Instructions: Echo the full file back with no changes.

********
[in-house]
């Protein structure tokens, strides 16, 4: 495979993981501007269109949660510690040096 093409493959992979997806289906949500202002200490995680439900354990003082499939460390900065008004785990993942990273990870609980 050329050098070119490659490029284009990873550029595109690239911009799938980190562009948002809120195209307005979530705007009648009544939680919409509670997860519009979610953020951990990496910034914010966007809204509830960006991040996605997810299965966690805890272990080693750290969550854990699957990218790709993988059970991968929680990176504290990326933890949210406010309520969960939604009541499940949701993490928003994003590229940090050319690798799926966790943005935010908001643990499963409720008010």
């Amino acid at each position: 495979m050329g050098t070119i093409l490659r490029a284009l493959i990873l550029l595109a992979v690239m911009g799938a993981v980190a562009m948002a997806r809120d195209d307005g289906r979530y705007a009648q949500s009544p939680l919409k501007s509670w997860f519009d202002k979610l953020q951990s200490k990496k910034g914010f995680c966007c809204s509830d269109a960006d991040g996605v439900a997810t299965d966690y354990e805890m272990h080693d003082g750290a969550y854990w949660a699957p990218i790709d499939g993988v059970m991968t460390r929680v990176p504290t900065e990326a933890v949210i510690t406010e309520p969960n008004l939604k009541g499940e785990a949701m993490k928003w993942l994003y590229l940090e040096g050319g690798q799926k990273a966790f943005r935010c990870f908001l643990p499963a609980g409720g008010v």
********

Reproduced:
[in-house]
């Protein structure tokens, strides 16, 4: 495979993981501007269109949660510690040096 093409493959992979997806289906949500202002200490995680439900354990003082499939460390900065008004785990993942990273990870609980 050329050098070119490659490029284009990873550029595109690239911009799938980190562009948002809120195209307005979530705007009648009544939680919409509670997860519009979610953020951990990496910034914010966007809204509830960006991040996605997810299965966690805890272990080693750290969550854990699957990218790709993988059970991968929680990176504290990326933890949210406010309520969960939604009541499940949701993490928003994003590229940090050319690798799926966790943005935010908001643990499963409720008010």
């Amino acid at each position: 495979m050329g050098t070119i093409l490659r490029a284009l493959i990873l550029l595109a992979v690239m911009g799938a993981v980190a562009m948002a997806r809120d195209d307005g289906r979530y705007a009648q949500s009544p939680l919409k501007s509670w997860f519009d202002k979610l953020q951990s200490k990496k910034g914010f995680c966007c809204s509830d269109a960006d991040g996605v439900a997810t299965d966690y354990e805890m272990h080693d003082g750290a969550y854990w949660a699957p990218i790709d499939g993988v059970m991968t460390r929680v990176p504290t900065e990326a933890v949210i510690t406010e309520p969960n008004l939604k009541g499940e785990a949701m993490k928003w993942l994003y590229l940090e040096g050319g690798q799926k990273a966790f943005r935010c990870f908001l643990p499963a609980g409720g008010v």